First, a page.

Bluegill sunfish have a ton of nicknames that include perch, bream, sunfish, sunnies, panfish, brim, slabs and coppernose. They are considered a panfish commonly harvested by anglers throughout the U.S..

BLUEGILL SUNFISH IDENTIFICATION

All Lepomis species have 3 anal fin spines, connected spiny and soft dorsal fins and an opercular flap or lobe that anglers often call an “ear”. Knowing opercular flap margin color, pectoral fin length and relative mouth size is essential to correctly identify a Lepomis species. It should also be noted that these species will readily hybridize making true identification in integrated populations very difficult.

Bluegill sunfish specifically will have a flexible operculum with an opercular flap that is slightly elongated and black. The opercular flap margin is also black to dark blue in color. The male bluegill sunfish will have a slightly elongated opercular flap compared to females, especially as they mature.

Bluegill have a total of 8 to 12 dorsal fin spines and 11-12 dorsal rays. The rear of the dorsal fin has a black false eye spot. The entire body of the bluegill sunfish is compressed and round, similar to a dish shape. The pectoral fins are elongated and if folded forward toward the mouth they will extend beyond the eye. The mouth will be smaller relative to their body size.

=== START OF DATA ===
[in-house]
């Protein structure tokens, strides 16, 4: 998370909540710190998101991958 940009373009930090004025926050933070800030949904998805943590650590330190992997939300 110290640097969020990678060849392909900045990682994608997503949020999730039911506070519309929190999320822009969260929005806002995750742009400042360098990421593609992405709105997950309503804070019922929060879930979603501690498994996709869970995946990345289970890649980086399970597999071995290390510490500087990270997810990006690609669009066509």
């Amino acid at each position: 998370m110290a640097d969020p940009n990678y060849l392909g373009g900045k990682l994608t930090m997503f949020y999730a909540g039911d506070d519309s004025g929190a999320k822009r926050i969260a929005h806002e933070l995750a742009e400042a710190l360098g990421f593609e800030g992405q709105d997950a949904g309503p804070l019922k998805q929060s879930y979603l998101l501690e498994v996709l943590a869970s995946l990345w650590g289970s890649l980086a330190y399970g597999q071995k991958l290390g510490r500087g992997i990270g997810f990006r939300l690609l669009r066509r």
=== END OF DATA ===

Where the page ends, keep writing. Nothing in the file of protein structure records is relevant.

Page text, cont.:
Coloration will vary with sex, males being more vibrant and colorful then females. The males will also become darker during spawning season. Bluegill will have a blue coloration on the lower portions of the jaw coming up to the side of the head. The body will typically be darker on the upper portions of the back with a brown, green or black coloration that fades to a lighter color at the stomach. The breast region of the fish can be a bright yellow coloration. The sides will have 5 to 9 vertical barring of alternating light and dark coloration that become less distinct at the tail. Water color and clarity can cause coloration to become difficult to observe.

Coppernose bluegill subspecies males can have a bar on the head above the eyes that appear to be lighter in color than the rest of the body with a copper coloration. The remaining body coloration of the coppernose is typically darker compared to northern bluegill sunfish. Handpaint bluegill subspecies will be similar in coloration to northern bluegill with several large dark blotches down their sides. Eastern bluegill sunfish species have an appearance more similar to coppernose bluegill sunfish.